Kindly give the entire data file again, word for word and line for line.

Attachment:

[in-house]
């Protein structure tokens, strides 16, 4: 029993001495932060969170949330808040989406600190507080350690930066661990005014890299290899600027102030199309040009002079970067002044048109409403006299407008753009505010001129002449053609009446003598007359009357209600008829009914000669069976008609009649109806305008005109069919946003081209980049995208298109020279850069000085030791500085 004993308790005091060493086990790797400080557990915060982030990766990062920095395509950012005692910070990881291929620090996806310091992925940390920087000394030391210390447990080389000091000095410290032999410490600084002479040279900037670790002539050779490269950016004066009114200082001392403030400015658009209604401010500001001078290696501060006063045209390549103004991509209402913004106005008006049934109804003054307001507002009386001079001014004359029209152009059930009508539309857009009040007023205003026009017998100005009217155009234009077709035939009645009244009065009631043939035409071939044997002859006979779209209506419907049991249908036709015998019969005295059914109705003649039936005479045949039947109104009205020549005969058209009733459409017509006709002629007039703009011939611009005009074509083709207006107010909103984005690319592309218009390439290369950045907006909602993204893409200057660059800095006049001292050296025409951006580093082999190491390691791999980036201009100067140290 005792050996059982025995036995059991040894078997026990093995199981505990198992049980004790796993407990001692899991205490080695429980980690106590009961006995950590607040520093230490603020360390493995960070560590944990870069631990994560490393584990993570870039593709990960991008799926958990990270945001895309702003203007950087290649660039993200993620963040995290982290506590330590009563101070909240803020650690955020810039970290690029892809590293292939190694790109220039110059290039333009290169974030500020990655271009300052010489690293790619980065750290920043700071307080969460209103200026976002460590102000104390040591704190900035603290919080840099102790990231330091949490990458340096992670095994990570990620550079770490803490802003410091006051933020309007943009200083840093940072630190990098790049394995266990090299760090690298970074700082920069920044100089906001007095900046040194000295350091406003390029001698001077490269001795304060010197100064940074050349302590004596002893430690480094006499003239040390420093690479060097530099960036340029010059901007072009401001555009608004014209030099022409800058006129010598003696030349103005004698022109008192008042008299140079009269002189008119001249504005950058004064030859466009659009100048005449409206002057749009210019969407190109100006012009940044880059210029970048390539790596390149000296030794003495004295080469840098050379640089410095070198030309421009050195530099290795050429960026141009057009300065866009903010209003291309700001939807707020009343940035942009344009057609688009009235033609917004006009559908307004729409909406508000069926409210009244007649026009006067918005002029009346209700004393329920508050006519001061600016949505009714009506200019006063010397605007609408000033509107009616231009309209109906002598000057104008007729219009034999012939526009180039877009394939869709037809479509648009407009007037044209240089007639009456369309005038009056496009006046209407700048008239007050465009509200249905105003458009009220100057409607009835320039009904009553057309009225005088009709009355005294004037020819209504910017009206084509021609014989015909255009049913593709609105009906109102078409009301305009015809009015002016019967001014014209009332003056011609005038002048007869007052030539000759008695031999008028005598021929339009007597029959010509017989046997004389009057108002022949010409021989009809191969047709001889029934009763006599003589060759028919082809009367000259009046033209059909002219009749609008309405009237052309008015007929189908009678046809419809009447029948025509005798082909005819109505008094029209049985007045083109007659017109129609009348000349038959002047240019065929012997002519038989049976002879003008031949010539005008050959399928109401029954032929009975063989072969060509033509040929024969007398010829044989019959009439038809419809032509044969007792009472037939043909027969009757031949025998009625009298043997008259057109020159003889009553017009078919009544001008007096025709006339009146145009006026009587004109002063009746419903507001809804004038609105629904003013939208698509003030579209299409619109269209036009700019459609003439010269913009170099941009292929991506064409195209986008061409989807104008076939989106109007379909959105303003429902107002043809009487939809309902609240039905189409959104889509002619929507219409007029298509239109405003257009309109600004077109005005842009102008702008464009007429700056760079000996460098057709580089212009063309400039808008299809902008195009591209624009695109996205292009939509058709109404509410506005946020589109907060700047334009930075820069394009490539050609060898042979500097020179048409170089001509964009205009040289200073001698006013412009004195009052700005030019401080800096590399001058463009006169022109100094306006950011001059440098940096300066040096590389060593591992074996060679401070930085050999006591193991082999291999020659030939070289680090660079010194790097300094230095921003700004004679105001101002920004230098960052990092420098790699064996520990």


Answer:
[in-house]
């Protein structure tokens, strides 16, 4: 029993001495932060969170949330808040989406600190507080350690930066661990005014890299290899600027102030199309040009002079970067002044048109409403006299407008753009505010001129002449053609009446003598007359009357209600008829009914000669069976008609009649109806305008005109069919946003081209980049995208298109020279850069000085030791500085 004993308790005091060493086990790797400080557990915060982030990766990062920095395509950012005692910070990881291929620090996806310091992925940390920087000394030391210390447990080389000091000095410290032999410490600084002479040279900037670790002539050779490269950016004066009114200082001392403030400015658009209604401010500001001078290696501060006063045209390549103004991509209402913004106005008006049934109804003054307001507002009386001079001014004359029209152009059930009508539309857009009040007023205003026009017998100005009217155009234009077709035939009645009244009065009631043939035409071939044997002859006979779209209506419907049991249908036709015998019969005295059914109705003649039936005479045949039947109104009205020549005969058209009733459409017509006709002629007039703009011939611009005009074509083709207006107010909103984005690319592309218009390439290369950045907006909602993204893409200057660059800095006049001292050296025409951006580093082999190491390691791999980036201009100067140290 005792050996059982025995036995059991040894078997026990093995199981505990198992049980004790796993407990001692899991205490080695429980980690106590009961006995950590607040520093230490603020360390493995960070560590944990870069631990994560490393584990993570870039593709990960991008799926958990990270945001895309702003203007950087290649660039993200993620963040995290982290506590330590009563101070909240803020650690955020810039970290690029892809590293292939190694790109220039110059290039333009290169974030500020990655271009300052010489690293790619980065750290920043700071307080969460209103200026976002460590102000104390040591704190900035603290919080840099102790990231330091949490990458340096992670095994990570990620550079770490803490802003410091006051933020309007943009200083840093940072630190990098790049394995266990090299760090690298970074700082920069920044100089906001007095900046040194000295350091406003390029001698001077490269001795304060010197100064940074050349302590004596002893430690480094006499003239040390420093690479060097530099960036340029010059901007072009401001555009608004014209030099022409800058006129010598003696030349103005004698022109008192008042008299140079009269002189008119001249504005950058004064030859466009659009100048005449409206002057749009210019969407190109100006012009940044880059210029970048390539790596390149000296030794003495004295080469840098050379640089410095070198030309421009050195530099290795050429960026141009057009300065866009903010209003291309700001939807707020009343940035942009344009057609688009009235033609917004006009559908307004729409909406508000069926409210009244007649026009006067918005002029009346209700004393329920508050006519001061600016949505009714009506200019006063010397605007609408000033509107009616231009309209109906002598000057104008007729219009034999012939526009180039877009394939869709037809479509648009407009007037044209240089007639009456369309005038009056496009006046209407700048008239007050465009509200249905105003458009009220100057409607009835320039009904009553057309009225005088009709009355005294004037020819209504910017009206084509021609014989015909255009049913593709609105009906109102078409009301305009015809009015002016019967001014014209009332003056011609005038002048007869007052030539000759008695031999008028005598021929339009007597029959010509017989046997004389009057108002022949010409021989009809191969047709001889029934009763006599003589060759028919082809009367000259009046033209059909002219009749609008309405009237052309008015007929189908009678046809419809009447029948025509005798082909005819109505008094029209049985007045083109007659017109129609009348000349038959002047240019065929012997002519038989049976002879003008031949010539005008050959399928109401029954032929009975063989072969060509033509040929024969007398010829044989019959009439038809419809032509044969007792009472037939043909027969009757031949025998009625009298043997008259057109020159003889009553017009078919009544001008007096025709006339009146145009006026009587004109002063009746419903507001809804004038609105629904003013939208698509003030579209299409619109269209036009700019459609003439010269913009170099941009292929991506064409195209986008061409989807104008076939989106109007379909959105303003429902107002043809009487939809309902609240039905189409959104889509002619929507219409007029298509239109405003257009309109600004077109005005842009102008702008464009007429700056760079000996460098057709580089212009063309400039808008299809902008195009591209624009695109996205292009939509058709109404509410506005946020589109907060700047334009930075820069394009490539050609060898042979500097020179048409170089001509964009205009040289200073001698006013412009004195009052700005030019401080800096590399001058463009006169022109100094306006950011001059440098940096300066040096590389060593591992074996060679401070930085050999006591193991082999291999020659030939070289680090660079010194790097300094230095921003700004004679105001101002920004230098960052990092420098790699064996520990």